The way it is…

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“Phew! It ain’t ‘arf hot”, is a well-used expression by holiday makers as they arrived on the Costas, during July and August.

“I really don’t know how the locals put up with it” you can hear people say, “the intensity of the sun, and particularly the long hot nights, make it difficult to sleep”.

At the same time as many Spanish towns and cities, like Sevilla who recorded a temperature of more than 50c, there are many other places apart from the Mediterranean and around the world are undergoing intense heat, even Britain has hit 34 celsius the hottest it’s been in more than 40 years, while across the globe in countries like Brazil and Chile downpours have brought floods with landslides in China, has the world’s weather gone mad?

Whenever the word environment or global warming is mentioned, peoples eyes glaze over, “Oh yes, they say, global warming what rubbish, soon we will all burn to a cinder ha,ha, it’s an age old bit of nonsense ” they say.

Well folks maybe I hope I don’t bore you to tears, I have some very important news for you, so if you are a sensible person with families maybe grandchildren growing up I ask you to read on.

Apart from being a journalist, I’m also a professor of natural sciences and environmental issues, also a Fellow of the Royal Geographical Society I have travelled as Far East to China and as far West to the Hawaiian Islands, up to the Arctic Circle and as far South as the Antarctic, this during a period of twenty three years, so I think I am reasonably qualified to write about the scale of damage to our world.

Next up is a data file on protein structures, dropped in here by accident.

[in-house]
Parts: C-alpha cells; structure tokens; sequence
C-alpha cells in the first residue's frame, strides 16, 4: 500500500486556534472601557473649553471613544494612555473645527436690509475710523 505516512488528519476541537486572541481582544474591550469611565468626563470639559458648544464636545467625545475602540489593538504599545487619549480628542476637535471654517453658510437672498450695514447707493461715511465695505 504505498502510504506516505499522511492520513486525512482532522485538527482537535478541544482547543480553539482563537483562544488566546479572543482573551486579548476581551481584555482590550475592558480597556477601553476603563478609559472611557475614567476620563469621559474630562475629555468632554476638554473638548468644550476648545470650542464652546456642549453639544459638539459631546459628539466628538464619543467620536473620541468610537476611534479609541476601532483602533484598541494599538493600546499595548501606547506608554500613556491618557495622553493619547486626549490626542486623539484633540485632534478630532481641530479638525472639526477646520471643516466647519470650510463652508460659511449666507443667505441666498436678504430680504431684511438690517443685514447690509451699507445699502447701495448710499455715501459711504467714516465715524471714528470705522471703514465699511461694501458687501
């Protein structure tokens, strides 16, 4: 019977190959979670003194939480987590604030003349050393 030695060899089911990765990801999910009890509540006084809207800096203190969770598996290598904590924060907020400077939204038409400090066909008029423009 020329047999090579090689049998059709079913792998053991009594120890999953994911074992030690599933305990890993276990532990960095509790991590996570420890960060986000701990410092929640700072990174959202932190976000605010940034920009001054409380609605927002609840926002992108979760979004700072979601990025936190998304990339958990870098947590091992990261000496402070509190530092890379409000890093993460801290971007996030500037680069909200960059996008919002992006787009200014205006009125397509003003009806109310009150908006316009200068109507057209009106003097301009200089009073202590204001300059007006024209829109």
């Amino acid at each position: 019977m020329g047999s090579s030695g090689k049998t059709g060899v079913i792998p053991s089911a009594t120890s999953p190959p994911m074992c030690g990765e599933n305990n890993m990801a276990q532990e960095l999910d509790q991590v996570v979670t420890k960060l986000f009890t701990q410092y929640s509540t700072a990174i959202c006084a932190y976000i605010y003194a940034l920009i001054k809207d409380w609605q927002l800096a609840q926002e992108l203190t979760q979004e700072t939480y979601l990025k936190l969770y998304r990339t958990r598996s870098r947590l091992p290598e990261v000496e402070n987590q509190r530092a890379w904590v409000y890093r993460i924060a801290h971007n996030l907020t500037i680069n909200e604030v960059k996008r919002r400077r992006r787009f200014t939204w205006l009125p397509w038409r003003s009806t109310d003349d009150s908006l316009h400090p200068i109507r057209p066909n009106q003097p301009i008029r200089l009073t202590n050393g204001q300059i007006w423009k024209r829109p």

A few weeks ago Donald Trump marched out on the Paris climate agreement meeting before he could sign, only he and two other countries failed to sign after it had already been ratified by 195 countries who recognise the overwhelming evidence to reduce harmful gases that is poisoning the atmosphere.

During Trump’s election campaign he promised out of work Americans more jobs, so since his election victory he has employed more coal miners and more people to work in the power industry, now America can say that they have more employed people then they have had for many years.

Thousands of scientists from all over the world for years have been trying to understand what more we have to do to combat the serious downturn of the planets environment. Some scientist have even suggested that in not to many years to come most humans will have to wear space type clothes so that they can cope with the intense heat and rays from the sun, and the obnoxious gases being released by the power stations around the world.

Certain countries the Far East such as Vietnam most people wear large straw hats and long sleeved shirts and long skirts when they go out into the street, this is their simple way for them to protect themselves, many Chinese wear masks as the air pollution in most cities is desperately bad for the health.